I used to be able to go anywhere I wanted and fly over everything,  Jester had said at their first meeting, now I can't go outside or see beyond the walls of this room.  That had been before their agreement to discover her pact, so he hadn't really registered the words at the time.

He'd assumed that she had been talking about flying in the Elemental Plane, but her comment just now seemed to imply she'd been flying here  on the Material Plane. But Jester, as a fire elemental, would not have been able to survive for long on the Material Plane without the help of a magic user to support her. And surely -- as one of a species bound by extremely explicit laws and rules -- she'd known that.

Why had she come to the Material Plane in the first place, if not because Molly -- or someone -- had summoned her against her will?

"You seem to know a lot about being a detective," Caleb said instead. He knew by now that it was fruitless to ask Jester direct questions about her and Molly's pact; magic would not allow her to answer. But sometimes asking questions around the edges, could elicit answers that she didn't even know she knew.

Jester beamed. "Thanks," she said. "I had to learn from books and stuff when I came here. Finding people back home was much   easier, you just have to know their name and their face and the right spells, but here it's so complicated. But I had to learn."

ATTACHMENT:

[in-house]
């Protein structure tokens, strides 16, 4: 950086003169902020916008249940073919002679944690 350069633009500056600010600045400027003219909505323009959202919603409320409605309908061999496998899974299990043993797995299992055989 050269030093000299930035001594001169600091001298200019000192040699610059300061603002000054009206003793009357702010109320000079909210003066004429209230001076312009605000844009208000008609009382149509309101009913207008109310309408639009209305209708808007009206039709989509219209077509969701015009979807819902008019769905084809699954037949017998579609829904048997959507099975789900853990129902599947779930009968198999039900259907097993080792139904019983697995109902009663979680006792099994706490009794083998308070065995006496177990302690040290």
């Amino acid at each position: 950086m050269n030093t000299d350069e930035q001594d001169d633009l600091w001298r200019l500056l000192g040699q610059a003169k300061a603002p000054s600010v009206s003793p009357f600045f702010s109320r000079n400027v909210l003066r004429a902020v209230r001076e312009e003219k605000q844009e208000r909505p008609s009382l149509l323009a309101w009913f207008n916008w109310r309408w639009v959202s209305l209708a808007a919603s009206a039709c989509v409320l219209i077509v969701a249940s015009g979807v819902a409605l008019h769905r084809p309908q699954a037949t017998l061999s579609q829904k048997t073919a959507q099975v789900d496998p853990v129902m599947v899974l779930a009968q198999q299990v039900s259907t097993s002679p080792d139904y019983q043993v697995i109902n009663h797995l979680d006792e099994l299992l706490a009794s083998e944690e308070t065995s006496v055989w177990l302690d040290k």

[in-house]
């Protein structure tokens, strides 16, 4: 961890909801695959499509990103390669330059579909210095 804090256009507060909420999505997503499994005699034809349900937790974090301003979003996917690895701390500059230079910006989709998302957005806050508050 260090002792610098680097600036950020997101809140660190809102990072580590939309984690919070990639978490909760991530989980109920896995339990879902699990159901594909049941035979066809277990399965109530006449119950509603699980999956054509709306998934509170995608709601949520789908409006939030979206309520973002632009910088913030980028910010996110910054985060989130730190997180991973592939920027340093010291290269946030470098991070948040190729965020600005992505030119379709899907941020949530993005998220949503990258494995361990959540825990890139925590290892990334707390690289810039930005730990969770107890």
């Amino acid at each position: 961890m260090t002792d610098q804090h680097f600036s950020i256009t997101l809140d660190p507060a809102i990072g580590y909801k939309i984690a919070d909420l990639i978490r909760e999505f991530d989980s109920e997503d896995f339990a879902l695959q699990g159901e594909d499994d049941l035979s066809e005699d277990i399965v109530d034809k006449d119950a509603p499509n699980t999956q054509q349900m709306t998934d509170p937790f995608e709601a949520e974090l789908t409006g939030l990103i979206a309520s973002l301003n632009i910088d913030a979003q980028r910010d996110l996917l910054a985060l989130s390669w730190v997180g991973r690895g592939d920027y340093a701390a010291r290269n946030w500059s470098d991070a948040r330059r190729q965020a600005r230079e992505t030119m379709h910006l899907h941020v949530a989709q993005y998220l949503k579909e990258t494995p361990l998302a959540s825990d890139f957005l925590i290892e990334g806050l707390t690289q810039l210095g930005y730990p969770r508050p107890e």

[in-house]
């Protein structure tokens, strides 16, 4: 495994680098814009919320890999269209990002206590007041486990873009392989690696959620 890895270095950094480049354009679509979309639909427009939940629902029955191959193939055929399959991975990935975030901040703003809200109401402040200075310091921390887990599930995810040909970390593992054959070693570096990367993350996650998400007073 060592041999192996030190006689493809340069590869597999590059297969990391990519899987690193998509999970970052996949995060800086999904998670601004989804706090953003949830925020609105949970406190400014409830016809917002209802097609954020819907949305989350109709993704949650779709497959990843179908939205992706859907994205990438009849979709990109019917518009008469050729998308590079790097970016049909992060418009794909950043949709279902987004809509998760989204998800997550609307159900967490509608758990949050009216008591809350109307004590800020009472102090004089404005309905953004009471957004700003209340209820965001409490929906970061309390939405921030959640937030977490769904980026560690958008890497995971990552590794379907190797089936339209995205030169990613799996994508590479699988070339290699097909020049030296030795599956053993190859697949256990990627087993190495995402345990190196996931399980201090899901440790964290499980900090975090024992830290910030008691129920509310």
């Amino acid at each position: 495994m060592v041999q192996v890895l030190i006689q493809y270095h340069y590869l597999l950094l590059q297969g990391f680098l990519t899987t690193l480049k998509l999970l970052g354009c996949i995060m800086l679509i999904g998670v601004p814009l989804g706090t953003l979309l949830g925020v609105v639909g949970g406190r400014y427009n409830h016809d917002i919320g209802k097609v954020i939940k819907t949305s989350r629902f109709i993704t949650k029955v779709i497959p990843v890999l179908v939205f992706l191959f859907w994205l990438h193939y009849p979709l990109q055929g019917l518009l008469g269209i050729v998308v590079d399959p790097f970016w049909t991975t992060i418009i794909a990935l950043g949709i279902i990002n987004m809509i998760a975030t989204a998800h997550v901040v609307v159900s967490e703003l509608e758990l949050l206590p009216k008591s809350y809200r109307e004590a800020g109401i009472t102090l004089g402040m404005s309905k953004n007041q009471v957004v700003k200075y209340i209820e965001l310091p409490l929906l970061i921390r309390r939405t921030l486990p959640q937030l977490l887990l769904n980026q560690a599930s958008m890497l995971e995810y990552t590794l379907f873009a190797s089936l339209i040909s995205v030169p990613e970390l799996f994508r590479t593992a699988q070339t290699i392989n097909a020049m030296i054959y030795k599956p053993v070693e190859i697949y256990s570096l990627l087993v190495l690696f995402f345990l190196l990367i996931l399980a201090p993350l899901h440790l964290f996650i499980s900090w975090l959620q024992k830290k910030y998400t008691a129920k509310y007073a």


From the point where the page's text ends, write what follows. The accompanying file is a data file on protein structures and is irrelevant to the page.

"Jester," Caleb said slowly. "Did you come to this world to find someone?"

Jester didn't answer. Caleb was trying to figure out whether she was being restricted from answering by the spell or not, and what that might mean, or whether she just didn't want to answer, when the conversation was interrupted by Nott. She came down the stairs wearing a grey cloth hat, lumpy and oddly shaped, with a soot-blackened pipe clutched in one hand. "Got them!" she said triumphantly.

"Ohh, perfect!" Jester said, flaring up again so quickly that there could be no question she was avoiding answering Caleb's question. "Now you really look the part of a Great Detective!"

Nott went and got her halfling cloak from the closet, which thankfully had escaped the range of the flour-pocalypse. She paused in the process of suiting up, tugging on the edge of the hood as the illusion flickered in and out. "Oh, blisters," she muttered. "I don't think I can wear the hat with my cloak."

"That's okay, Caleb can wear it," Jester said quickly.